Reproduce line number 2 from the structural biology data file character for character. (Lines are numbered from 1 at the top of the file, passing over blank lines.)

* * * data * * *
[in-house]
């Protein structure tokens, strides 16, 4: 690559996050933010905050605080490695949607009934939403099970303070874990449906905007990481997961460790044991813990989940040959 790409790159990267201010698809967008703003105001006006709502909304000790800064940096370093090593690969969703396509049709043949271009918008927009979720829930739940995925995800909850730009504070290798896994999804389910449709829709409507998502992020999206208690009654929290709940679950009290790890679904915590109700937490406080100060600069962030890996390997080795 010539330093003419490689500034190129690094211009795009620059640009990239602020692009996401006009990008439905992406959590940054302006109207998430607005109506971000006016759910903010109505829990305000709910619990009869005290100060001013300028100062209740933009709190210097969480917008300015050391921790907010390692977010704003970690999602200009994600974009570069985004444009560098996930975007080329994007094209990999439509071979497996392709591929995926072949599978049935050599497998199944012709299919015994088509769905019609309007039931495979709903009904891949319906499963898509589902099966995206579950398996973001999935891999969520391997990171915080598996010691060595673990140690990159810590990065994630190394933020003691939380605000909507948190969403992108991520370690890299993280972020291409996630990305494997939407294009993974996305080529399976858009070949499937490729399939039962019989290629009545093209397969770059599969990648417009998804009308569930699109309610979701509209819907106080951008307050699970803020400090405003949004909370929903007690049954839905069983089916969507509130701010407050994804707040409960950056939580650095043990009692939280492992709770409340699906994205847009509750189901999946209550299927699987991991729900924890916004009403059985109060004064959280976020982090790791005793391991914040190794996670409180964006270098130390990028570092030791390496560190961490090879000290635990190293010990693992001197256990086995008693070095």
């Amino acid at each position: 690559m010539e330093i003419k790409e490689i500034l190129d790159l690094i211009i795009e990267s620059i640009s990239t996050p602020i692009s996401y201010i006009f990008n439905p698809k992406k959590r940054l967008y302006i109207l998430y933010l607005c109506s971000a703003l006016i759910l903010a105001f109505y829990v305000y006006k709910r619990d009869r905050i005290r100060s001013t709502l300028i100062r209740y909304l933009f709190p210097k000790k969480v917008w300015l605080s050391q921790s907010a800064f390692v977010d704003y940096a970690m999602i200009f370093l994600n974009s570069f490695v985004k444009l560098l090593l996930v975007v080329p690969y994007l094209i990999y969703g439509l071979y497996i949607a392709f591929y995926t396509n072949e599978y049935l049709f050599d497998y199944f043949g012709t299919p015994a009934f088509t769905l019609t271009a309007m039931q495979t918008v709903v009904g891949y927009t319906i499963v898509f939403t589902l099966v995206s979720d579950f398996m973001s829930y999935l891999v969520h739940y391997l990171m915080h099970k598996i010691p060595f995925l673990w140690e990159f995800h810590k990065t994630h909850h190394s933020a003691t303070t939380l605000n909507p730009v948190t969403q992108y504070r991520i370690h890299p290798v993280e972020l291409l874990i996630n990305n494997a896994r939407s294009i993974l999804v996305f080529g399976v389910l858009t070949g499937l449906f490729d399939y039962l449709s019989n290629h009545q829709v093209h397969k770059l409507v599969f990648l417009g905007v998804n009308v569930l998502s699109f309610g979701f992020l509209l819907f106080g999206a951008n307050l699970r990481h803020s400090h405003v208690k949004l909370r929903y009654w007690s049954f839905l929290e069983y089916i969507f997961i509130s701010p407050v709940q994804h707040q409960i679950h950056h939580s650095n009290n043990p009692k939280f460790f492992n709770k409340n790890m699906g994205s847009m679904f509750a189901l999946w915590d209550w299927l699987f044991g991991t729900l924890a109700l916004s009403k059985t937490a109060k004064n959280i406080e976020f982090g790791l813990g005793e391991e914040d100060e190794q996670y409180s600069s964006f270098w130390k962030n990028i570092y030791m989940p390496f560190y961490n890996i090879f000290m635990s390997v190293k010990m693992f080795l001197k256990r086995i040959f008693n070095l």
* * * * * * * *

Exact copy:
């Protein structure tokens, strides 16, 4: 690559996050933010905050605080490695949607009934939403099970303070874990449906905007990481997961460790044991813990989940040959 790409790159990267201010698809967008703003105001006006709502909304000790800064940096370093090593690969969703396509049709043949271009918008927009979720829930739940995925995800909850730009504070290798896994999804389910449709829709409507998502992020999206208690009654929290709940679950009290790890679904915590109700937490406080100060600069962030890996390997080795 010539330093003419490689500034190129690094211009795009620059640009990239602020692009996401006009990008439905992406959590940054302006109207998430607005109506971000006016759910903010109505829990305000709910619990009869005290100060001013300028100062209740933009709190210097969480917008300015050391921790907010390692977010704003970690999602200009994600974009570069985004444009560098996930975007080329994007094209990999439509071979497996392709591929995926072949599978049935050599497998199944012709299919015994088509769905019609309007039931495979709903009904891949319906499963898509589902099966995206579950398996973001999935891999969520391997990171915080598996010691060595673990140690990159810590990065994630190394933020003691939380605000909507948190969403992108991520370690890299993280972020291409996630990305494997939407294009993974996305080529399976858009070949499937490729399939039962019989290629009545093209397969770059599969990648417009998804009308569930699109309610979701509209819907106080951008307050699970803020400090405003949004909370929903007690049954839905069983089916969507509130701010407050994804707040409960950056939580650095043990009692939280492992709770409340699906994205847009509750189901999946209550299927699987991991729900924890916004009403059985109060004064959280976020982090790791005793391991914040190794996670409180964006270098130390990028570092030791390496560190961490090879000290635990190293010990693992001197256990086995008693070095």